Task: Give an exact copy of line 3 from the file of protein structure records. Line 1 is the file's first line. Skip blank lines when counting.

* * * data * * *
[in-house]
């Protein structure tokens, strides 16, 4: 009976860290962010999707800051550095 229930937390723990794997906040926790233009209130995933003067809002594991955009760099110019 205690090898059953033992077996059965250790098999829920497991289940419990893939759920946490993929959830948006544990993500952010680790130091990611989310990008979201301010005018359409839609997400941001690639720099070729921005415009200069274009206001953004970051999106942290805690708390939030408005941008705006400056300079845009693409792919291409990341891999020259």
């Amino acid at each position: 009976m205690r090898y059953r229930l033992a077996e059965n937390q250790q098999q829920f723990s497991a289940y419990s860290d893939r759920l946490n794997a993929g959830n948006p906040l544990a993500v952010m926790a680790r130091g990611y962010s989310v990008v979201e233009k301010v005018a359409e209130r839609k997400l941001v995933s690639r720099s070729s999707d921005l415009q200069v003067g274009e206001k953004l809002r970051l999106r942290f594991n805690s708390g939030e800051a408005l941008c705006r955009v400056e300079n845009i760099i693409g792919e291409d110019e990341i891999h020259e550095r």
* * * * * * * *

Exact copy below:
């Amino acid at each position: 009976m205690r090898y059953r229930l033992a077996e059965n937390q250790q098999q829920f723990s497991a289940y419990s860290d893939r759920l946490n794997a993929g959830n948006p906040l544990a993500v952010m926790a680790r130091g990611y962010s989310v990008v979201e233009k301010v005018a359409e209130r839609k997400l941001v995933s690639r720099s070729s999707d921005l415009q200069v003067g274009e206001k953004l809002r970051l999106r942290f594991n805690s708390g939030e800051a408005l941008c705006r955009v400056e300079n845009i760099i693409g792919e291409d110019e990341i891999h020259e550095r």